The Green Sea
- 1h 44min
A lone writer lives a life of isolation until her world changes by the appearance of a strange young girl.A lone writer lives a life of isolation until her world changes by the appearance of a strange young girl.A lone writer lives a life of isolation until her world changes by the appearance of a strange young girl.
The film revolves around Simone, a bitter woman who lives alone in the countryside. She drinks a lot, listens to metal and spends her time trying to write her second novel. One night, driving home wasted, she hits a young girl on the side of the road. Reluctantly, she loads her into her car and lets her spend the night. The girl won't reveal where she's from and even though Simone isn't looking for company, she can't just kick her to the curb.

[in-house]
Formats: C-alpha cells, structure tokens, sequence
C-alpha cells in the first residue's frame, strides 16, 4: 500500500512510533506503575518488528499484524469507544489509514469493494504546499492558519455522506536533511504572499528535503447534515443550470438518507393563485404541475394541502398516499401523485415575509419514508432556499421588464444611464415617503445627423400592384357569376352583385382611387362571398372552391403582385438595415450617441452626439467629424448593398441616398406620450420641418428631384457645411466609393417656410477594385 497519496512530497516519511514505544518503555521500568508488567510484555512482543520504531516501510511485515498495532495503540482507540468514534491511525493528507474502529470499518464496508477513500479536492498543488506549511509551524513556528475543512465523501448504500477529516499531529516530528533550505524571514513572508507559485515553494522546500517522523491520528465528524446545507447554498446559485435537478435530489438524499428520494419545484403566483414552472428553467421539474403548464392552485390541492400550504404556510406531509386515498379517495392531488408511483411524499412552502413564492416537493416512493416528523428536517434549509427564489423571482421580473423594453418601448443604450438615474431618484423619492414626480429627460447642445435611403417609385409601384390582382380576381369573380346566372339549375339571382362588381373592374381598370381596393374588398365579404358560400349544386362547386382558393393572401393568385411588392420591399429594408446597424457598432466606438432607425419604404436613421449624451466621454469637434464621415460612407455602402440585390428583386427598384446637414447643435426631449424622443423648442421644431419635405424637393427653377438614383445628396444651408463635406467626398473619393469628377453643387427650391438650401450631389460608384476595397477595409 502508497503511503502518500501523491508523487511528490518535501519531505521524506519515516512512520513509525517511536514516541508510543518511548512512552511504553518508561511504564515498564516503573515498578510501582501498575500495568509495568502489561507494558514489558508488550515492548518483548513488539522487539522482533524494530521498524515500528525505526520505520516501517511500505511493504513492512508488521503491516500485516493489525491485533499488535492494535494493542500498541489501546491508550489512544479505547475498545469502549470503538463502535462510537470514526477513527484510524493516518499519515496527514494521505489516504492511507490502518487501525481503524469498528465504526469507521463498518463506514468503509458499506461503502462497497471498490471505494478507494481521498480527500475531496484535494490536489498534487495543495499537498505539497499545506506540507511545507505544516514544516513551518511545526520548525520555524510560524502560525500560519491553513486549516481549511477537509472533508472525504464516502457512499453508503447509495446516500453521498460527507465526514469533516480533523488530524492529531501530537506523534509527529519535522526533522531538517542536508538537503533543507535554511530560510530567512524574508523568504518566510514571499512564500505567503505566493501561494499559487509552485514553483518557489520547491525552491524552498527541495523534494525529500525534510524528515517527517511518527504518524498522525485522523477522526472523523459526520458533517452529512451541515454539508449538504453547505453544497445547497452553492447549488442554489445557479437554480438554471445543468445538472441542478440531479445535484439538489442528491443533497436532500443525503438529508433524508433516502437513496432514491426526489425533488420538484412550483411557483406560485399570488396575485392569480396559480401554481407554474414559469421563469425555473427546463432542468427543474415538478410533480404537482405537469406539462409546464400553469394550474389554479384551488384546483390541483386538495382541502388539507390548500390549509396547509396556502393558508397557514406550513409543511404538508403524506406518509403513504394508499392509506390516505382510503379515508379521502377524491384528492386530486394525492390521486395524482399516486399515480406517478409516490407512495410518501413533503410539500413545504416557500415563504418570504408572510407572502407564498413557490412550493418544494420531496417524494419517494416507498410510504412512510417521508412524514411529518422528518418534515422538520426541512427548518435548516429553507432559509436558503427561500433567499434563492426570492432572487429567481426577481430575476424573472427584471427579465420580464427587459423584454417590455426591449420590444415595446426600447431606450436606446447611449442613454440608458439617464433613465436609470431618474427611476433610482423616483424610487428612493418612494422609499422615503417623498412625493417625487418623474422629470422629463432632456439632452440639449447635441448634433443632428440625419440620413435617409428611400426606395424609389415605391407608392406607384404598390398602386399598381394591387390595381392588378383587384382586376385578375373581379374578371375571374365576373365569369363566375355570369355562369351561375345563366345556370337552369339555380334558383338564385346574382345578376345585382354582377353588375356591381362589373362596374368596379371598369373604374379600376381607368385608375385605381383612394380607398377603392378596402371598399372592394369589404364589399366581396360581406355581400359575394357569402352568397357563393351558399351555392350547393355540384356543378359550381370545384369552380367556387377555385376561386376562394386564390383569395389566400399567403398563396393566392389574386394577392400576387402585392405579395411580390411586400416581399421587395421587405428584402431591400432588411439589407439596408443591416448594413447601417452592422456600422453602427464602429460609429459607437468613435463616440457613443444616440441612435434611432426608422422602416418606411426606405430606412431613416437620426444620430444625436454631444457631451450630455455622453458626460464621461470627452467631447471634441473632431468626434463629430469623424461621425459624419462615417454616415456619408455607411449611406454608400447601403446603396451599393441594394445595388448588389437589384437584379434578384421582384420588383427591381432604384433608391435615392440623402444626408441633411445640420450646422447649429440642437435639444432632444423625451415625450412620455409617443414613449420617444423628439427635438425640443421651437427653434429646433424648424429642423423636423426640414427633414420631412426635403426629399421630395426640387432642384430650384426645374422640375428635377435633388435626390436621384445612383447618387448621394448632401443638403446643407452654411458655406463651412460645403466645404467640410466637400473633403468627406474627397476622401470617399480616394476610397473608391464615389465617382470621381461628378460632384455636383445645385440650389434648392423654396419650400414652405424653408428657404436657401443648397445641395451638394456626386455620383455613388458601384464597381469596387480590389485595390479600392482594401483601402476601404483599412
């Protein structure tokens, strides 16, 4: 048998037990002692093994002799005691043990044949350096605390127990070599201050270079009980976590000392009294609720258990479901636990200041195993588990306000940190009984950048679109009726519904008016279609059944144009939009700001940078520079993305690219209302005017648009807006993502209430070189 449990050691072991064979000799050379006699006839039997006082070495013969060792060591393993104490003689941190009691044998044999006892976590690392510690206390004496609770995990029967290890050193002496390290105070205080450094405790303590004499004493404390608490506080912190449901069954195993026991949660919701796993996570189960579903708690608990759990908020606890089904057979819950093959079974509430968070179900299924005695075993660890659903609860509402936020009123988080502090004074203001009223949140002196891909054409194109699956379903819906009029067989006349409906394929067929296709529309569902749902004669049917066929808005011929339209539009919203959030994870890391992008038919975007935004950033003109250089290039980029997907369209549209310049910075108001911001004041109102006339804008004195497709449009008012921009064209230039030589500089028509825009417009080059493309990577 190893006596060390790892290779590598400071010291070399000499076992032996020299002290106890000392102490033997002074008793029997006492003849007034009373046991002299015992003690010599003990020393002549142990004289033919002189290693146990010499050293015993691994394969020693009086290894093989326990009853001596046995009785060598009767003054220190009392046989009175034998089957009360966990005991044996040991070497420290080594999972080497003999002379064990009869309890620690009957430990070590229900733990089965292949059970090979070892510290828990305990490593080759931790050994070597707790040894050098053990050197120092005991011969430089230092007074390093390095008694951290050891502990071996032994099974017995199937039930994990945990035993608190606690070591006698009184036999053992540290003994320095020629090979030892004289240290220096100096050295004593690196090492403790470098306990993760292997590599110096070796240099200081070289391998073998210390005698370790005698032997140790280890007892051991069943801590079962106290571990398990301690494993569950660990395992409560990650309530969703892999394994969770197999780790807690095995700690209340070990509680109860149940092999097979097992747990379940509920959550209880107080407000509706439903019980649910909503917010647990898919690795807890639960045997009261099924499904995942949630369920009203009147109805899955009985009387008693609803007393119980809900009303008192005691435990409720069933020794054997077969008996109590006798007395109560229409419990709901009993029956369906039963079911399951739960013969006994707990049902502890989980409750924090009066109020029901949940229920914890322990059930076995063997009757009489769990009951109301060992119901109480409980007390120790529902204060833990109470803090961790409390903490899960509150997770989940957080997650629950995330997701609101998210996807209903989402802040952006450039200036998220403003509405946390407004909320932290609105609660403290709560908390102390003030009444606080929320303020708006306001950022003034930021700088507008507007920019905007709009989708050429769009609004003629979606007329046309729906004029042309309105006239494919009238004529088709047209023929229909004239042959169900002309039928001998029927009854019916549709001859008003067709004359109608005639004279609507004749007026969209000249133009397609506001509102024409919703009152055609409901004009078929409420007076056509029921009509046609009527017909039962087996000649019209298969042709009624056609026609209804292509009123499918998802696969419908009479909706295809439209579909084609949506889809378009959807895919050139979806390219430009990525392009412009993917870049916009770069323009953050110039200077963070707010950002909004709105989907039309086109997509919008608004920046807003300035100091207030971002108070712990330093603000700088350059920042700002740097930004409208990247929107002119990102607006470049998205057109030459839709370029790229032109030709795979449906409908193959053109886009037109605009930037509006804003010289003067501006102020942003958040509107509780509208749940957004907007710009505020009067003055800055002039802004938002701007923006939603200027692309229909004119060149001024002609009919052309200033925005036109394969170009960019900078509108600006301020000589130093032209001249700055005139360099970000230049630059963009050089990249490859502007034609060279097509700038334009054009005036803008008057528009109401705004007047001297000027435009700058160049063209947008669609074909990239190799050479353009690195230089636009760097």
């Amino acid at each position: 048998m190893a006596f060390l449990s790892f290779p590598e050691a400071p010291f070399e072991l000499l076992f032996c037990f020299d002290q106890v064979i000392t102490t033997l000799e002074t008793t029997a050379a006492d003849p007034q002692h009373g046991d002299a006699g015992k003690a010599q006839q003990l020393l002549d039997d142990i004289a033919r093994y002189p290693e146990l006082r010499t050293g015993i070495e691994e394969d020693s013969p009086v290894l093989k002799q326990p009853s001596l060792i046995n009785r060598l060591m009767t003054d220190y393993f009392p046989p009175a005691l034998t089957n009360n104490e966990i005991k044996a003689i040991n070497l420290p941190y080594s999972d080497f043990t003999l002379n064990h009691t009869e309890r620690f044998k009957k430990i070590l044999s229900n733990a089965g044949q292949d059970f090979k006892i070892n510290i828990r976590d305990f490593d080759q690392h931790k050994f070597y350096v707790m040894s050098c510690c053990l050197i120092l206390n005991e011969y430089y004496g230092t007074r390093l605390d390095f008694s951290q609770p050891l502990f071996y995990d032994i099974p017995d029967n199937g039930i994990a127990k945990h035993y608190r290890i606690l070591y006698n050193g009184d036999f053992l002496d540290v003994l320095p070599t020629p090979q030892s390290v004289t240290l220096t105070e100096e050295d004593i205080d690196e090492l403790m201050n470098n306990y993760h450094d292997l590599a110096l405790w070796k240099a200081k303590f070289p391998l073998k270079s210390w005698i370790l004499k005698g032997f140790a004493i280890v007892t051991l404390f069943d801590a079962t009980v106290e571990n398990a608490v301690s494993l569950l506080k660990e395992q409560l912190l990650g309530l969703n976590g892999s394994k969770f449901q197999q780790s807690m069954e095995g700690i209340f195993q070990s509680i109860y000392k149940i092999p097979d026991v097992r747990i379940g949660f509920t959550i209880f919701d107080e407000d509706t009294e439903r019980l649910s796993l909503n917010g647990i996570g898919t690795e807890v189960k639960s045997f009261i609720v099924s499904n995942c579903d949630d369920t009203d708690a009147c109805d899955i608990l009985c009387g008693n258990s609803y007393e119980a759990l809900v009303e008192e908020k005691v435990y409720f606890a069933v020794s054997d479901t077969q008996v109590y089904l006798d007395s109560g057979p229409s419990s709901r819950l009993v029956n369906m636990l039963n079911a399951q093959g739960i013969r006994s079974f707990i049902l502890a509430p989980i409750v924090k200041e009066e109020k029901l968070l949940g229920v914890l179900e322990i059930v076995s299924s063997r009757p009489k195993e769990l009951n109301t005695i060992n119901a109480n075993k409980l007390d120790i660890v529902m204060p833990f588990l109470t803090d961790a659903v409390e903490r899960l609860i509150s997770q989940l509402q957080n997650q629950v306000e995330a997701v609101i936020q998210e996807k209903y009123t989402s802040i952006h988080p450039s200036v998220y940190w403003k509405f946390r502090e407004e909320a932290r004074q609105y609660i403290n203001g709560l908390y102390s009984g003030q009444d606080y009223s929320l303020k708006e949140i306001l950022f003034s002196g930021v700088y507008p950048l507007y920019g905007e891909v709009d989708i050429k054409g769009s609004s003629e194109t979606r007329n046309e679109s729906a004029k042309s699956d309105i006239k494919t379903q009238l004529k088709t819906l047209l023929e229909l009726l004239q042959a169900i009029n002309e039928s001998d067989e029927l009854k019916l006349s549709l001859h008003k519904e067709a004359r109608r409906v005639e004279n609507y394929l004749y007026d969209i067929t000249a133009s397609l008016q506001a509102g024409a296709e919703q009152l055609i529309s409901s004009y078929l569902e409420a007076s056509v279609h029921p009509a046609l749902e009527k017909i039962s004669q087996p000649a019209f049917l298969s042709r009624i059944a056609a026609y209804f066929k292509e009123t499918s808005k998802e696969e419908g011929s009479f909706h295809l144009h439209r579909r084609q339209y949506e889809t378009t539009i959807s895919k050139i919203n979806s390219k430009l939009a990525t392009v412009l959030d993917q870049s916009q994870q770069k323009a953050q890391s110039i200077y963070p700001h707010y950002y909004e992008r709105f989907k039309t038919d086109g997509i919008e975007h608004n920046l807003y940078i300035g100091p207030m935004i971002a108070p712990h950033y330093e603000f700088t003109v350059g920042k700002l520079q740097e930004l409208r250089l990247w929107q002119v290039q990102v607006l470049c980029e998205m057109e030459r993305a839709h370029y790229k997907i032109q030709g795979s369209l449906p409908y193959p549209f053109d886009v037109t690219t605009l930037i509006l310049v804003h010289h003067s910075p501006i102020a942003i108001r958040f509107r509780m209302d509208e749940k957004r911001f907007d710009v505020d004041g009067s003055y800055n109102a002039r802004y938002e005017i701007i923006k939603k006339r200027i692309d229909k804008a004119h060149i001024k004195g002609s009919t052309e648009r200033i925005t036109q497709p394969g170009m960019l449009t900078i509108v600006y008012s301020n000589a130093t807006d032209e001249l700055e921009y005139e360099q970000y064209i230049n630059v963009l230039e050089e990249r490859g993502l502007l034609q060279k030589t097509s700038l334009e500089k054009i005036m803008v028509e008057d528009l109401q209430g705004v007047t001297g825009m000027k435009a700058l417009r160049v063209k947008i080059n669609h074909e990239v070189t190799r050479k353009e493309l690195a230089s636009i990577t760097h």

The Green Sea is a film that thrives on atmosphere. The soundtrack and soundscapes in particular stand out. Not even so much the metal tracks, which are more incidental and little more than background noise, but the haunting melodies and distorted rumbles that give the film a dense mood. Coupled with a grim and desaturated color palette, a lingering camera and sharply edited segments that drive up the tension, it makes for an impressively stylized film.
Plunkett does well to keep the mystery intact while revealing just enough to give the necessary context to the plot. The performances are solid, and the finale is memorable. The Green Sea loses a tiny bit of steam in the middle part, I guess a runtime closer to 90 minutes would've fitted the film a little better, other than that I had no real complaints about this one. I'm already looking forward to seeing what Plunkett will come up with next.
- Jul 29, 2021